Ask Marketing candidates why that career choice and, chances are, they’ll convince you of their passion for people and curiosity for the world around them. Ask Marketeers in situ what their job entails and, chances are, their answer will involve number-crunching, project firefighting, presentation writing; scarcely a consumer in sight.
Somewhere, somehow, that curiosity gets left out in the cold. And in a world that revolves increasingly around ROI, investing time that isn’t demonstrably accretive to top or bottom-line feels like the bottom of the to-do list.
Yet, name a brand for which consumer-centricity is not crucial. Or, indeed, a brand that doesn’t claim to be just that. Curiosity for people, behaviours, the world they live in, is a critical skill that we Marketeers, Planners, Insight-ers need to nurture. And I believe that’s not just through set-piece consumer research looking to answer specific business questions. But through an always-on, holistic approach to understanding consumers and shoppers from multiple angles, ongoing. A culture of curiosity, if you like.
We aimed for exactly this at Nestlé Confectionery back in 2016; part of my mission to raise the strategic impact of Insight and foster more consumer-centric decision making. Can I point to £Xm results? The short answer is no. But for effectiveness and efficiency this approach delivered; consumer segmentation was embedded across multiple functions, product concept scores improved and research costs were avoided when well-founded intuition could do the job. 4 years later the project was flourishing with everyone from Board down meeting consumers-shoppers on all manner of topics, to reinforce, clarify and inspire thinking. Frankly, at a time with budgets under constant scrutiny, holding on to that small pot for fostering curiosity, was no mean feat!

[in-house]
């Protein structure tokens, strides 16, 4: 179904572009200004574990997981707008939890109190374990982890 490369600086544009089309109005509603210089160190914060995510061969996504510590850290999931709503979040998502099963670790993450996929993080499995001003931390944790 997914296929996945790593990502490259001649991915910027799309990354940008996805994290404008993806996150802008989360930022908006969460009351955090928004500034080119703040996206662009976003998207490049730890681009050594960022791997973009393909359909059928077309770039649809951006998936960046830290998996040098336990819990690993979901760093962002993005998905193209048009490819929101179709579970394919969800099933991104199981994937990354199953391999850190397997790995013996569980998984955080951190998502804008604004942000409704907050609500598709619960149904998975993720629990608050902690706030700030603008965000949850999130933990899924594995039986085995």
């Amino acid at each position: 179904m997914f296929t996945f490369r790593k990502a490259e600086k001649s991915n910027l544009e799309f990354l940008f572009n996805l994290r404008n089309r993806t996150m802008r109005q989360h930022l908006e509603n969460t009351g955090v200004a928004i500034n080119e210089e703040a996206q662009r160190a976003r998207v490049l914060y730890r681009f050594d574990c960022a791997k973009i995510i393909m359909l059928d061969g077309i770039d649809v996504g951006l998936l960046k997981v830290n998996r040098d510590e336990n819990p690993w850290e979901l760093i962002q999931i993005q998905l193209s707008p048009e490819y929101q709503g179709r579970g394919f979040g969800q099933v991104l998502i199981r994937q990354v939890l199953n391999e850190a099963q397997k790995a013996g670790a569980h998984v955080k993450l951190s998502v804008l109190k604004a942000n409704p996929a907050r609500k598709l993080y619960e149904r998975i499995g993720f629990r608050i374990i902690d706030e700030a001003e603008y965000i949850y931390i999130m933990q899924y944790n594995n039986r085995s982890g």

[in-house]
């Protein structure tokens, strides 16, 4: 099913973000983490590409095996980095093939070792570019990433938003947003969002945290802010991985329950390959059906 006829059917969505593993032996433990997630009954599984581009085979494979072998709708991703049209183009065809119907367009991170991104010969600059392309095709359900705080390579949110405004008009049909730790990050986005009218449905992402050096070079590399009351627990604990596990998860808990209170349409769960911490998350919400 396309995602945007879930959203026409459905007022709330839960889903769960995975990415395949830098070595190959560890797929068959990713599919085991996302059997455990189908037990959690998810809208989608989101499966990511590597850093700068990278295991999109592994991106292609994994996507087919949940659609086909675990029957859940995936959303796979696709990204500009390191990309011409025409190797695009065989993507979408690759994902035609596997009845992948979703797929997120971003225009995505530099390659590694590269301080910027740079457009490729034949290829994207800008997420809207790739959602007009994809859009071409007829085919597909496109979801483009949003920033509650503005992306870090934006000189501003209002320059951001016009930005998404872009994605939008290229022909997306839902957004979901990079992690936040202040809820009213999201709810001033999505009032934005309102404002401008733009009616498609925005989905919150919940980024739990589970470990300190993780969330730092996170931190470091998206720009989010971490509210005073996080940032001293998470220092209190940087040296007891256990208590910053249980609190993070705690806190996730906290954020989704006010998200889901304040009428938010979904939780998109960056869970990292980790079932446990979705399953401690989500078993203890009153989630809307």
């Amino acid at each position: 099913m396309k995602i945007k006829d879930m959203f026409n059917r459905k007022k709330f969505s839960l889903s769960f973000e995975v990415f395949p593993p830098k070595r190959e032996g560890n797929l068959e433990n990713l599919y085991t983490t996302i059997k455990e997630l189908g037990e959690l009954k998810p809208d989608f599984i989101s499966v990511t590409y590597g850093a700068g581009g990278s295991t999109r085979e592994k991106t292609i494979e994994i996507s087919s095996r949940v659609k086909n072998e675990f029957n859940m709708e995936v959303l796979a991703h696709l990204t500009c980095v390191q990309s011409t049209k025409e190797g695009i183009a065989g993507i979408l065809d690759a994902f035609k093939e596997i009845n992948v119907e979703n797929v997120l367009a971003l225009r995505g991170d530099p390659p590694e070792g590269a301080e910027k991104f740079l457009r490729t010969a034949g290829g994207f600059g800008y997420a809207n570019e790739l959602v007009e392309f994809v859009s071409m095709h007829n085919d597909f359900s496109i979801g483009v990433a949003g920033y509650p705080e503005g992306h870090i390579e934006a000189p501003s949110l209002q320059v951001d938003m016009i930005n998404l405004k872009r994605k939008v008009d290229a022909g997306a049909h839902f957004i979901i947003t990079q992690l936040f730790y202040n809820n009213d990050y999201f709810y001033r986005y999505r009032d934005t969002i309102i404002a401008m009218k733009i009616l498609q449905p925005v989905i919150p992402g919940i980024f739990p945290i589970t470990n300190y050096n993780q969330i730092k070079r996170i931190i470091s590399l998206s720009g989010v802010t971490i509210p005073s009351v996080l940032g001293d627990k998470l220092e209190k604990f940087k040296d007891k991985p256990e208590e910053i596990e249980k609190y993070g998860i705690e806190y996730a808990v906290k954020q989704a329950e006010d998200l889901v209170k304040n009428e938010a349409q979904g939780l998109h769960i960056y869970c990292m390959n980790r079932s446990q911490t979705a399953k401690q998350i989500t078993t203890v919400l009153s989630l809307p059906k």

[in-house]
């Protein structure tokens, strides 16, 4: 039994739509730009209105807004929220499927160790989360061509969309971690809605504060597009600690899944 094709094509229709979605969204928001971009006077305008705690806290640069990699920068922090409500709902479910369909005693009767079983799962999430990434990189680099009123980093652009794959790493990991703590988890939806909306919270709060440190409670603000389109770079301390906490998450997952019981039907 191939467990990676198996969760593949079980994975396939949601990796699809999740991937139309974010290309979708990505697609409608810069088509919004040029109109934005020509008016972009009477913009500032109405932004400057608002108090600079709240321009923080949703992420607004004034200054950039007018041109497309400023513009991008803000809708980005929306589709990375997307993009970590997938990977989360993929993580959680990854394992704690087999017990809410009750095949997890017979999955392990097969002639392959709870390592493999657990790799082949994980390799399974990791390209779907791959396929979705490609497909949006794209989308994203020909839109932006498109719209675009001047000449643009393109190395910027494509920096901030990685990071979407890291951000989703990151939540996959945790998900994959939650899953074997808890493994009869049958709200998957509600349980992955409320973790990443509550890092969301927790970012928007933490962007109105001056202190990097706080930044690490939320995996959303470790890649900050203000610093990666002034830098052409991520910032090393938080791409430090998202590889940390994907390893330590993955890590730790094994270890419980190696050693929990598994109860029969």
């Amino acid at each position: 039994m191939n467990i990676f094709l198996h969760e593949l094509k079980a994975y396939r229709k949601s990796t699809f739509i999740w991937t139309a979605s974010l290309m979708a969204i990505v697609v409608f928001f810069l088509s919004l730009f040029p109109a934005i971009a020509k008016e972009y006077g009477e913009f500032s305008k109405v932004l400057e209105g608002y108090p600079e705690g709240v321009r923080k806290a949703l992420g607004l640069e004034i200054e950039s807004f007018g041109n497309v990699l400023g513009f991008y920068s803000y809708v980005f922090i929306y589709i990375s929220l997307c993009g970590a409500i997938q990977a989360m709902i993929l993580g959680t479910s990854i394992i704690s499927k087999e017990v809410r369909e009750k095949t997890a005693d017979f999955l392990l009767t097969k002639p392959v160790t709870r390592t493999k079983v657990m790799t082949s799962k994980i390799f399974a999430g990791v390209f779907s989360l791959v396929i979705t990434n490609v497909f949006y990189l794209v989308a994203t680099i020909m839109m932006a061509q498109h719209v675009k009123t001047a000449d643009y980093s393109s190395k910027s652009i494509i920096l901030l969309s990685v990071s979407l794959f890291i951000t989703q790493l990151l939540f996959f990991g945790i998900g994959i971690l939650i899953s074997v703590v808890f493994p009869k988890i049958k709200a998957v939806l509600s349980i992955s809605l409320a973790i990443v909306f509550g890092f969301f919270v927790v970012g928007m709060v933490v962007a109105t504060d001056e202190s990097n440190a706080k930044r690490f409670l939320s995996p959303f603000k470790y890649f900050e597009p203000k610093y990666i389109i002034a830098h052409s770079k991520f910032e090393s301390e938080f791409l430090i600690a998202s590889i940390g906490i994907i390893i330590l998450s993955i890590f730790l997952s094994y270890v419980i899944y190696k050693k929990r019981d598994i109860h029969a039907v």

All in all, I’d do it again . . . and again . . . and find ways to make it work in the New Normal. My advice: have faith, think creatively and let curiosity back in . . .
1. Have the Board on board – and taking part – from the start. Yes, there’s risk in the Sales Director listening to a consumer directly, but how can a business be truly consumer-centric if those at the top don’t understand the people they’re serving?
2. Plan strategically and with rigour – a programme tailored to the right times in the business planning cycle allows for the right levels of engagement and immediate application of the output. In other words, make it relevant.
3. Seek a breadth of perspectives – not just consumers themselves. A bit à la Henry Ford’s famous horse, we often learn more about consumers from others, such as experts in a field or even a Brand Manager from a non-competitor.
4. Squeeze out existing knowledge – involving teams such as agencies, category management, field sales or consumer services, can yield a wealth of understanding and fresh perspectives before you even meet a consumer directly, or spend any budget.
5. Go with the flow – what works for one year won’t be right the next, so an ever-evolving programme is key to ensure that it’s fit for purpose and continues to be credible and engaging.
6. Protect the pot with passion – it doesn’t need to break the bank, but these kinds of strategic monies are often the first for the chop unless ringfenced from the start. Consider X% of total budget for strategic curiosity – that way there’ll always be something, however slight.
7. Be bold and creative – brand the initiative so it feels like an established fact (rather than a stand-alone project), be playful and make it fun. If curiosity isn’t fun, it’ll never fly.
Have a go; curiosity might kill the cat, but it might be the making of better brands.